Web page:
Nick Harvey: I would say that the 2015 SDSR seems to me to be highly likely to come back to look at this issue. It is much too early to anticipate what decisions will be reached. I could imagine circumstances in which they might take certain decisions, but a further series of decisions would be needed in 2020. I would certainly think it is well within the realms of possibility that the seedcorn initiative will be sustained through to a point where a 2020 SDSR takes decisions in this field.
Q166 Chair: Do you think it is possible that it will be sustainable until then?
Nick Harvey: Yes.
Q167 Chair: Okay.
NATO has a smart defence initiative in relation to maritime patrol aircraft. Are we thinking of being involved at all in that?
Nick Harvey: We are. We are supporting the Tier 2 NATO smart defence proposal, which is being taken forward through an investigation led by Canada, under the auspices of the NATO Naval Armaments Group, to provide a long-term solution by means of maritime patrol aircraft procurement. The solution at this stage is not determined, but one option would be to have some sort of shared NATO capability, perhaps akin to the AWACS model. An approach of that sort would provide a multinational procurement option delivering economies of scale, so we are certainly interested in that.
Q168 Chair: What is the time scale of that?
Tom McKane: It is looking at a longer-term solution, so it is not something that would come to fruition in the next year or so; it would be a longer-term project. As to exactly when the study work will complete, I do not know.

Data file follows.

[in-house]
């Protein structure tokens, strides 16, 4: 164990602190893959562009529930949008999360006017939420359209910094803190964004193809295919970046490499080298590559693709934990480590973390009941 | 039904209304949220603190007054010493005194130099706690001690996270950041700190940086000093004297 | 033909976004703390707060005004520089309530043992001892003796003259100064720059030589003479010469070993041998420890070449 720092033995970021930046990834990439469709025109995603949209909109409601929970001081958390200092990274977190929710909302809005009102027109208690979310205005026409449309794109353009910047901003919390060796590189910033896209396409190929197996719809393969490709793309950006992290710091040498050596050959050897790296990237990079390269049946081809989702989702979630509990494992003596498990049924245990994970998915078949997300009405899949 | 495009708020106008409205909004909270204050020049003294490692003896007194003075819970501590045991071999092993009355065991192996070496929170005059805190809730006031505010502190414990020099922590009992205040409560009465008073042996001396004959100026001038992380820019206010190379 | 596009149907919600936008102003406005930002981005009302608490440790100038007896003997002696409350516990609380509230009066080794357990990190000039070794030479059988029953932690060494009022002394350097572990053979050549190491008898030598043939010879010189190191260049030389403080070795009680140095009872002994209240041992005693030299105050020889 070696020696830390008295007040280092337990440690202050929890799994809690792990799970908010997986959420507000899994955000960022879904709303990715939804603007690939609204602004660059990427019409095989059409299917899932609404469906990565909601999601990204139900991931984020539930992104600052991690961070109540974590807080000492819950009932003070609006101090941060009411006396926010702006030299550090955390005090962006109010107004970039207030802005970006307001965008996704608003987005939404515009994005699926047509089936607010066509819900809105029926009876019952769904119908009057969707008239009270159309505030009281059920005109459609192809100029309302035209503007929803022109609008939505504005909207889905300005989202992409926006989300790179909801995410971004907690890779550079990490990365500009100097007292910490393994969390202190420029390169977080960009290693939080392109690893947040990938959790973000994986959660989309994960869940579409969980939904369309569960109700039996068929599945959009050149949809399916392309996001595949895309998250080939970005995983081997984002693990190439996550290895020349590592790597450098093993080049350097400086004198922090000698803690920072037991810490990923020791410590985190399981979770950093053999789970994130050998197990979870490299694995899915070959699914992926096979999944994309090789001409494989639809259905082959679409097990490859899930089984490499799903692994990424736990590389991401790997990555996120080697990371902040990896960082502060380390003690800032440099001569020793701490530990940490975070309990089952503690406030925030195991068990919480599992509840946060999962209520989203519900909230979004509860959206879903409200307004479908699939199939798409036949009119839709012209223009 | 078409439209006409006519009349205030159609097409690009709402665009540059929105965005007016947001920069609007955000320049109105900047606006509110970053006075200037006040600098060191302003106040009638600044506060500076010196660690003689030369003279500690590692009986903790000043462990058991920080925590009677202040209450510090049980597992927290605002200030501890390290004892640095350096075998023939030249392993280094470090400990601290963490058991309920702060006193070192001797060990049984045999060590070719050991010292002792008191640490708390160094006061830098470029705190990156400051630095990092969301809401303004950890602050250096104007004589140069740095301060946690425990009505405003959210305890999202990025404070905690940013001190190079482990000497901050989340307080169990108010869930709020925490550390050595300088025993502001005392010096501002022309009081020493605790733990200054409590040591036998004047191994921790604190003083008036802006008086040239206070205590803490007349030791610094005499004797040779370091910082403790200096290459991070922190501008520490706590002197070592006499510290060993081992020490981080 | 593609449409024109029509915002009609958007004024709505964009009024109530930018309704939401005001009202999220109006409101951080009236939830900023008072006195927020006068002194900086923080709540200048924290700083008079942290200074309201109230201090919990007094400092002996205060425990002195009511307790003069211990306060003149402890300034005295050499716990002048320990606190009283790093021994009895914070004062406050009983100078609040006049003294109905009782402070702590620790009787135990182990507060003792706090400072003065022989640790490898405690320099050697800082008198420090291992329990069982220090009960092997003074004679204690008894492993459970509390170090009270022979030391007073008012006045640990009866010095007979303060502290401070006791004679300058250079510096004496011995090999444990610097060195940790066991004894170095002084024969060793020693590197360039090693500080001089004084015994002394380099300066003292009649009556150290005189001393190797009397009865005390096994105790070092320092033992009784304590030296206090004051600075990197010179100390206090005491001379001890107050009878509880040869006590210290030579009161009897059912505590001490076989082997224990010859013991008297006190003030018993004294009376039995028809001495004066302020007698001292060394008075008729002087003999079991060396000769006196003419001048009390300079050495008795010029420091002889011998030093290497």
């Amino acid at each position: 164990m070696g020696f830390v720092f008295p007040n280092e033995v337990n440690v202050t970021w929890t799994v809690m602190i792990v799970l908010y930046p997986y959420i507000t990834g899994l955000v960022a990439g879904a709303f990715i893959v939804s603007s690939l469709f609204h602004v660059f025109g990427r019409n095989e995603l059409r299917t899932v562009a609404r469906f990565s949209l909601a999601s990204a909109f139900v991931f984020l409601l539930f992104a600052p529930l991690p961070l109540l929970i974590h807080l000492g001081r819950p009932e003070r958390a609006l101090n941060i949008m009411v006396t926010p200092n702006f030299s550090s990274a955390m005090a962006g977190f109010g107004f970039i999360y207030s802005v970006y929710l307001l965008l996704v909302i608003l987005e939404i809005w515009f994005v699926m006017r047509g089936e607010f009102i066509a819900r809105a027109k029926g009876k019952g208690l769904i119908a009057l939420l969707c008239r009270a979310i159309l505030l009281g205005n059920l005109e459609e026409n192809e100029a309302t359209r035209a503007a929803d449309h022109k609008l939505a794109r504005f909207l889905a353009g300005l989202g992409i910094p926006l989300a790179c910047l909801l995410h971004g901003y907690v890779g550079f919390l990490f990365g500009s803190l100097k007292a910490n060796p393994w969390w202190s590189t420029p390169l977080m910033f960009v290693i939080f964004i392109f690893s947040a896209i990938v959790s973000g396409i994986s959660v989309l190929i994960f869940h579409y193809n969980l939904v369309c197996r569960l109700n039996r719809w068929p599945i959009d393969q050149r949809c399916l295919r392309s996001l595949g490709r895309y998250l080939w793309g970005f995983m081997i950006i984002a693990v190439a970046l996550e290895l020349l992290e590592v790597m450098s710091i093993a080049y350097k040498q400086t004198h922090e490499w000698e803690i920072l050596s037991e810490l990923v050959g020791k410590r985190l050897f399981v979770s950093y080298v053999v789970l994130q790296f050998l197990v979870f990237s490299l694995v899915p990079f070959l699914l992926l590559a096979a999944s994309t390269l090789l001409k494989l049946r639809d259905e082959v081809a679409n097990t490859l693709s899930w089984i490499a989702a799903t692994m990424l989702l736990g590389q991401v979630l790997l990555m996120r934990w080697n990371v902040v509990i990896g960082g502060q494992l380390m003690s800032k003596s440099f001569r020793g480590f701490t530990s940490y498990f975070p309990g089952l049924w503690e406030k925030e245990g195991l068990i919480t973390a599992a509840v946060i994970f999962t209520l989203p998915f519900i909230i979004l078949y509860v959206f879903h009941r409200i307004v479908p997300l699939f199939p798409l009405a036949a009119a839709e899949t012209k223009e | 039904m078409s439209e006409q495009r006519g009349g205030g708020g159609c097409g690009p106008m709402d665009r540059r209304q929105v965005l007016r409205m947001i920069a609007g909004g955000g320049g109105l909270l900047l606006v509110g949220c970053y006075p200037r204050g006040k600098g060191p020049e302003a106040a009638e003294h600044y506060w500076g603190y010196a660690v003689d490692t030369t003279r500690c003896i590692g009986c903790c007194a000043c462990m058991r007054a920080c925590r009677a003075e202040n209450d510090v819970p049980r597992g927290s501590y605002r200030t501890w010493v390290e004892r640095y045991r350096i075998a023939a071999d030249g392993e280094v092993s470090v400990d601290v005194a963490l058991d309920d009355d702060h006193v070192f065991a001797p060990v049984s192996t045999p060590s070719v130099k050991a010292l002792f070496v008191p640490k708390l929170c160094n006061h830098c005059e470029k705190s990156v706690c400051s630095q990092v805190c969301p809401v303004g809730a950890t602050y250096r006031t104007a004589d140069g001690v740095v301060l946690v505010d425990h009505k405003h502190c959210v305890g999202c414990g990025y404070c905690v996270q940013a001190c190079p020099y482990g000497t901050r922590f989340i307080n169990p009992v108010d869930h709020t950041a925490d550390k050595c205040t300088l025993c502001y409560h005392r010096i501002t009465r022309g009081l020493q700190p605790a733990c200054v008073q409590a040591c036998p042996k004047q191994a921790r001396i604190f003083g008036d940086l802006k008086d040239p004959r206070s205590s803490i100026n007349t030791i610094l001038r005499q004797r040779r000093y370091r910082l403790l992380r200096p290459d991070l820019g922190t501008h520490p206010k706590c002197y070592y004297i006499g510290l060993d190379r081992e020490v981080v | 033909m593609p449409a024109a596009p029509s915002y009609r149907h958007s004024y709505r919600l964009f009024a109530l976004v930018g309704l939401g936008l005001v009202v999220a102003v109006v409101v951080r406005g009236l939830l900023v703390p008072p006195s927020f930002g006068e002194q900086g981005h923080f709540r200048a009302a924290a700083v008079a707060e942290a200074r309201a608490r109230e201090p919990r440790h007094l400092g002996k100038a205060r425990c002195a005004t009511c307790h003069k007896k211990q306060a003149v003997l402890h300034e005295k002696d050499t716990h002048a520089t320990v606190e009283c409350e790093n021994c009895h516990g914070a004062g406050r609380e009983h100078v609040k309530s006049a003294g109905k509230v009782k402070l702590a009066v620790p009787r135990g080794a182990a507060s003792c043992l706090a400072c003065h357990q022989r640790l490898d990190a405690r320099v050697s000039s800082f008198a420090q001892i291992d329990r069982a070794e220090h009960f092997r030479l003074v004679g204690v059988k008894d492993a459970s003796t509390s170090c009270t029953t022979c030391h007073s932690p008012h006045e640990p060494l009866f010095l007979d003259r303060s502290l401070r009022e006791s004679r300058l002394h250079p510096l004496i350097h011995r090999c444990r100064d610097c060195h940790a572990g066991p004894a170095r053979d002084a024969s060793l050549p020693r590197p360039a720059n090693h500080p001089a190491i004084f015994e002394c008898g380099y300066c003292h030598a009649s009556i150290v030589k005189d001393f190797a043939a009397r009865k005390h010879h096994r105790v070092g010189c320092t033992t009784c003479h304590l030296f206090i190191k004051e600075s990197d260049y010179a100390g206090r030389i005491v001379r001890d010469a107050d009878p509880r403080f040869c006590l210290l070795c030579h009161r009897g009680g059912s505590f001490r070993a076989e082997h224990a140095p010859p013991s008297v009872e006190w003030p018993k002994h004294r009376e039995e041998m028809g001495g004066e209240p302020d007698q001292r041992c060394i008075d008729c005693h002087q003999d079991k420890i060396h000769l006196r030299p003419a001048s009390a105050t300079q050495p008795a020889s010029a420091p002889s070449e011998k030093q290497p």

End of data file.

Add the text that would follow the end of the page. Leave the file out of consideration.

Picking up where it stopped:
Q169 Chair: So it is something that the Government is actively considering, and we are considering taking part in that smart defence initiative?
Nick Harvey: Yes.7
Q170 Chair: So when the Scottish National party says: "However it was put on record in a recent PQ that the UK is, ‘not currently planning on participating in this project’", is that incorrect?
Nick Harvey: There is more than one NATO initiative, which it might be worth teasing out. We are not participating in another Tier 1 NATO smart defence project in this area led by Germany that is looking at options to share and pool existing maritime patrol aircraft assets. Because we do not have any, we are not part of that. It is, to be charitable, just conceivable that the Scottish nationalists might have been referring to that.8
Chair: I see. That is a helpful clarification.
Q171 Mrs Moon: I just want to take us back to the gamble and risk issue. How much are we adding to our present security, and how confident can the British public feel about our present maritime surveillance capability, when we are spending £2.4 million a year on keeping personnel flying in Canada, New Zealand, Australia and the United States but not around the British coast?
Nick Harvey: I think the British public understand that a Government Ministry will make a decision that they think that an acceptable level of risk exists in the short to medium term, but while considering the longer-term picture we would want to keep options open. In a sense, it is exactly the same as the risk we are taking in terms of Carrier Strike. We took a calculated risk that we thought this was something we could gap for a few years, but that in the longer run we thought we would need to come back into this. On maritime patrol surveillance we believe we are carrying an acceptable degree of risk in the short to medium term, but we have not, as yet, taken a view that we would not want to come back into this in the slightly longer term. I think the public would understand that, and would understand that it is a perfectly rational use of quite limited resources to be sustaining that expertise as a national asset to us that we might wish to make use of in the future.
Q172 Chair: How exactly is the seedcorn initiative going to work? We are sending our pilots abroad to fly different aeroplanes, under different regulations, on different ships-
Air Vice-Marshal Green: In different aircraft, not ships. These are maritime patrol, so they are not actually on ships.
Chair: You are right. We will come on to that aspect of it later on.
Air Vice-Marshal Green: No doubt. Shall I explain?
Chair: Please do.